ArticlesVolume 28, Number 1 (2014)

An “I Do” I Choose: How the Fight for Marriage Access Supports a Per Se Finding of Persecution for Asylum Cases Based on Forced Marriage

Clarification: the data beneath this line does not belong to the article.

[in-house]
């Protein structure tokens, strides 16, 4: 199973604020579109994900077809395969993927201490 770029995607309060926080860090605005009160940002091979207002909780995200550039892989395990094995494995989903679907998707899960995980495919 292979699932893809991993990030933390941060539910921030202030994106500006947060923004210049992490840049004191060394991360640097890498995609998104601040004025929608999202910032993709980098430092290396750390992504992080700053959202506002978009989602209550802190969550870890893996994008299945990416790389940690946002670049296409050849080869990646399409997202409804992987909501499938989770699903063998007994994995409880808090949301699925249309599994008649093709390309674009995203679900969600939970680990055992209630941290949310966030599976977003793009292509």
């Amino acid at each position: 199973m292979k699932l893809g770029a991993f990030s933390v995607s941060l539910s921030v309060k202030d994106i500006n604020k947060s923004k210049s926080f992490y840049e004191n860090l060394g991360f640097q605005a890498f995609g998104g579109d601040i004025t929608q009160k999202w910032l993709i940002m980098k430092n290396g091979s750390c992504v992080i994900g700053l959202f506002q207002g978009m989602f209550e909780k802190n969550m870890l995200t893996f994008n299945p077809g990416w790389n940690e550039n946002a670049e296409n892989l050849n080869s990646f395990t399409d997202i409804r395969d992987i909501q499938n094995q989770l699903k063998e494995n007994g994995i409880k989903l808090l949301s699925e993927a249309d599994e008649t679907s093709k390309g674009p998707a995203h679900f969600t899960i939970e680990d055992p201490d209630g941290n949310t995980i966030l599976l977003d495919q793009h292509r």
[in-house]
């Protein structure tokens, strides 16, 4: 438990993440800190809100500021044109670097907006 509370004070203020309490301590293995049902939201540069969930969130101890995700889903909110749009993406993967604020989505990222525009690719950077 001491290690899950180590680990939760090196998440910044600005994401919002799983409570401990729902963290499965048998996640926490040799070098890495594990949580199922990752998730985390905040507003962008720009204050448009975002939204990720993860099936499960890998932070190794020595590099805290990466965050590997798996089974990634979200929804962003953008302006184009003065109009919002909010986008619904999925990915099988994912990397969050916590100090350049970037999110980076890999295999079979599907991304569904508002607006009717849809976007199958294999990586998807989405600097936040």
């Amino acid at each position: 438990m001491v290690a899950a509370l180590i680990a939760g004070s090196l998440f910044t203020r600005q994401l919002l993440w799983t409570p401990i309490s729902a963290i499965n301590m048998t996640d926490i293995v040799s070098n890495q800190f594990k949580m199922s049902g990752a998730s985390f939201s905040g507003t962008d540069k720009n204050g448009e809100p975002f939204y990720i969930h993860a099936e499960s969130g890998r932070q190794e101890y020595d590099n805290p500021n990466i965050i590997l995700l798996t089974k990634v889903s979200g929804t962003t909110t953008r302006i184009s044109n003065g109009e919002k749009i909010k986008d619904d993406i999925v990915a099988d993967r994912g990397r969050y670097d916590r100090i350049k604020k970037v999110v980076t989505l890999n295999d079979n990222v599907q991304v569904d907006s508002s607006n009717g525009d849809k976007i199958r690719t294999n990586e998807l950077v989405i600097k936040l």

In the summer of 2013, the country waited anxiously for the Supreme Court to issue rulings in two landmark gay marriage cases that had the potential to fundamentally alter the institution of marriage in the United States. Advocates and opponents of same-sex unions fiercely debated the issue, but although the two sides’ positions were widely divergent, each emphasized the unique role of marriage in the social, personal, and legal fabric of life. Edie Windsor, the named plaintiff in the lawsuit seeking to strike down § 3 of the Defense of Marriage Act (DOMA), agreed. Ms Windsor had been in a committed relationship with her partner for forty years prior to their marriage in 2007. Yet she stated that the  transformation after entering into the legal union “was profound” and that she has “asked everybody since who gets married after long-term relationships, ‘Did it feel different the next day?’ and the answer is always ‘Yes, absolutely.’”